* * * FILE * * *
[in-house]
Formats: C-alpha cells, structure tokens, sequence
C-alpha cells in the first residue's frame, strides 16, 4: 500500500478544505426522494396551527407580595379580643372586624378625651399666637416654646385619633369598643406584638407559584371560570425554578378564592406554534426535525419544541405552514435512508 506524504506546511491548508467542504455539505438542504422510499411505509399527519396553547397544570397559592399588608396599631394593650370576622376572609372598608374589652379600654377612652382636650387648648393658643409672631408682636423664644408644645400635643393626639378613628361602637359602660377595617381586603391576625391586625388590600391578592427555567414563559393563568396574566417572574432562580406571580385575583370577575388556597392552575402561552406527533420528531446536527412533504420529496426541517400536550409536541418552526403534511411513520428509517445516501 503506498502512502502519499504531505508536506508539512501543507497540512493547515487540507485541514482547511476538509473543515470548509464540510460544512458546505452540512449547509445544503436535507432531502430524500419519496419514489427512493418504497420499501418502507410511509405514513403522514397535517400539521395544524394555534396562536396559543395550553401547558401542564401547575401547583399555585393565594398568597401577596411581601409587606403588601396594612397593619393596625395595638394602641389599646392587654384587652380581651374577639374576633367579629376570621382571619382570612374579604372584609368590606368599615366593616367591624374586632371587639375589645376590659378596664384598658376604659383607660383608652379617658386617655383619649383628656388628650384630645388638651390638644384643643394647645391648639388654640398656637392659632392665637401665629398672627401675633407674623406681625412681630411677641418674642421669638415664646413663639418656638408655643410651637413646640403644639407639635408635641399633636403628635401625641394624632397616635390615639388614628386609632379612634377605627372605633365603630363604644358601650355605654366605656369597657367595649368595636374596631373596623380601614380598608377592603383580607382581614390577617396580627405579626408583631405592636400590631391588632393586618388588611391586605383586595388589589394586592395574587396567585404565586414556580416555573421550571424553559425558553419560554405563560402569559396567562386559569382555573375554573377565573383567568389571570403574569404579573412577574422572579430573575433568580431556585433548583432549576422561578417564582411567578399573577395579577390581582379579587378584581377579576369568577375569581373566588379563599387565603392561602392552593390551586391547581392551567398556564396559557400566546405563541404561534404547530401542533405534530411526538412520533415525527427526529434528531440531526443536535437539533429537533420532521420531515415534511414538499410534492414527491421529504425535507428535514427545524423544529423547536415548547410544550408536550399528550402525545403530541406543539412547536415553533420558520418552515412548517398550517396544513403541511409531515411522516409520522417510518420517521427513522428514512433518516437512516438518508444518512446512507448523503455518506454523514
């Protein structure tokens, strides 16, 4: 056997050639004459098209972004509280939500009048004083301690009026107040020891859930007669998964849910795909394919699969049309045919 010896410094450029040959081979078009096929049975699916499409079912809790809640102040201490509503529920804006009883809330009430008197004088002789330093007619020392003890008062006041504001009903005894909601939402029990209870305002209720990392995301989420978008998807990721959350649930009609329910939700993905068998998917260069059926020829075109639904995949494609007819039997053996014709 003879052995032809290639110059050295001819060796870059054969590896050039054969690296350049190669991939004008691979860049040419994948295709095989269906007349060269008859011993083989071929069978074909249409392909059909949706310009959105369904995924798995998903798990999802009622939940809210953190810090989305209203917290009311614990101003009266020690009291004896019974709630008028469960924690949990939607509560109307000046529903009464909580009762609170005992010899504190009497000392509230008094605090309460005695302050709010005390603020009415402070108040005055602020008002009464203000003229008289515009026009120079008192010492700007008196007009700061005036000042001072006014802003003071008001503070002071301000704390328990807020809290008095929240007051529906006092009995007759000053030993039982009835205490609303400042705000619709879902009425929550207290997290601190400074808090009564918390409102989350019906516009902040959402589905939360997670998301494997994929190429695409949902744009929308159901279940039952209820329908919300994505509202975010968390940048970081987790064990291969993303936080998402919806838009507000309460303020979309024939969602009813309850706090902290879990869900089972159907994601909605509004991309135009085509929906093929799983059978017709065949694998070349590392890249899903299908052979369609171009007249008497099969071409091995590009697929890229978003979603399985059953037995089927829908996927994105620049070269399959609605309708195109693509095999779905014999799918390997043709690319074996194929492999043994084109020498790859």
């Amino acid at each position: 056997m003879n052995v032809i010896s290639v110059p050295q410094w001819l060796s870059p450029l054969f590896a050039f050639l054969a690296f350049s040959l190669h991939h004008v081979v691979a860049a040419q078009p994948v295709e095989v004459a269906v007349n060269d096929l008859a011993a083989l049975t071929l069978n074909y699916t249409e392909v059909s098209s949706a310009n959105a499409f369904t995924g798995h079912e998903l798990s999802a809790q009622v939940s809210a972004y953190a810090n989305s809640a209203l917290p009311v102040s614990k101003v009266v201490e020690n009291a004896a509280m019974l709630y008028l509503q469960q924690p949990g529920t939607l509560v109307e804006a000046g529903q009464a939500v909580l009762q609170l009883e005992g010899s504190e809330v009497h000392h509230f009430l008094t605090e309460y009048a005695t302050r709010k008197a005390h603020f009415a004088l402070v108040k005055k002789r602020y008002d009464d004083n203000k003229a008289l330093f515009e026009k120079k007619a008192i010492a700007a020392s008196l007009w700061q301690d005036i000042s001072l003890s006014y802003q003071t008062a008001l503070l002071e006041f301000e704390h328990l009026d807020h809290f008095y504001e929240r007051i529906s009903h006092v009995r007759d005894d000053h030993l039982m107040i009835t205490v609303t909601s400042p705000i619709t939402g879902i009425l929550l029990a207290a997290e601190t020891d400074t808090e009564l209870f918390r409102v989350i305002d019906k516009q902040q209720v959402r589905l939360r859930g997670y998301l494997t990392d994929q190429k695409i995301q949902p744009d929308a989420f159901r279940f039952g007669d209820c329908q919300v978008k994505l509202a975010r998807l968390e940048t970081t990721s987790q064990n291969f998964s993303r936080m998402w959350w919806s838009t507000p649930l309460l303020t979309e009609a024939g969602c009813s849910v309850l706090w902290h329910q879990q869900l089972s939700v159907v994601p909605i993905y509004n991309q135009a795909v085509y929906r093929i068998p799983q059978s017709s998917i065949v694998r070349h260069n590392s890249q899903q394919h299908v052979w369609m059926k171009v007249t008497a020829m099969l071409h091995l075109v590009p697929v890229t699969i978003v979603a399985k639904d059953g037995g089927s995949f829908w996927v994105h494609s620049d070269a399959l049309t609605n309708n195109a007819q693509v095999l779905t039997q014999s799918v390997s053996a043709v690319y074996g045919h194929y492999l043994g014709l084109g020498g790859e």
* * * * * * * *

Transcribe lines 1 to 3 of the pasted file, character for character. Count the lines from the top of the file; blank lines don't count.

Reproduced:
[in-house]
Formats: C-alpha cells, structure tokens, sequence
C-alpha cells in the first residue's frame, strides 16, 4: 500500500478544505426522494396551527407580595379580643372586624378625651399666637416654646385619633369598643406584638407559584371560570425554578378564592406554534426535525419544541405552514435512508 506524504506546511491548508467542504455539505438542504422510499411505509399527519396553547397544570397559592399588608396599631394593650370576622376572609372598608374589652379600654377612652382636650387648648393658643409672631408682636423664644408644645400635643393626639378613628361602637359602660377595617381586603391576625391586625388590600391578592427555567414563559393563568396574566417572574432562580406571580385575583370577575388556597392552575402561552406527533420528531446536527412533504420529496426541517400536550409536541418552526403534511411513520428509517445516501 503506498502512502502519499504531505508536506508539512501543507497540512493547515487540507485541514482547511476538509473543515470548509464540510460544512458546505452540512449547509445544503436535507432531502430524500419519496419514489427512493418504497420499501418502507410511509405514513403522514397535517400539521395544524394555534396562536396559543395550553401547558401542564401547575401547583399555585393565594398568597401577596411581601409587606403588601396594612397593619393596625395595638394602641389599646392587654384587652380581651374577639374576633367579629376570621382571619382570612374579604372584609368590606368599615366593616367591624374586632371587639375589645376590659378596664384598658376604659383607660383608652379617658386617655383619649383628656388628650384630645388638651390638644384643643394647645391648639388654640398656637392659632392665637401665629398672627401675633407674623406681625412681630411677641418674642421669638415664646413663639418656638408655643410651637413646640403644639407639635408635641399633636403628635401625641394624632397616635390615639388614628386609632379612634377605627372605633365603630363604644358601650355605654366605656369597657367595649368595636374596631373596623380601614380598608377592603383580607382581614390577617396580627405579626408583631405592636400590631391588632393586618388588611391586605383586595388589589394586592395574587396567585404565586414556580416555573421550571424553559425558553419560554405563560402569559396567562386559569382555573375554573377565573383567568389571570403574569404579573412577574422572579430573575433568580431556585433548583432549576422561578417564582411567578399573577395579577390581582379579587378584581377579576369568577375569581373566588379563599387565603392561602392552593390551586391547581392551567398556564396559557400566546405563541404561534404547530401542533405534530411526538412520533415525527427526529434528531440531526443536535437539533429537533420532521420531515415534511414538499410534492414527491421529504425535507428535514427545524423544529423547536415548547410544550408536550399528550402525545403530541406543539412547536415553533420558520418552515412548517398550517396544513403541511409531515411522516409520522417510518420517521427513522428514512433518516437512516438518508444518512446512507448523503455518506454523514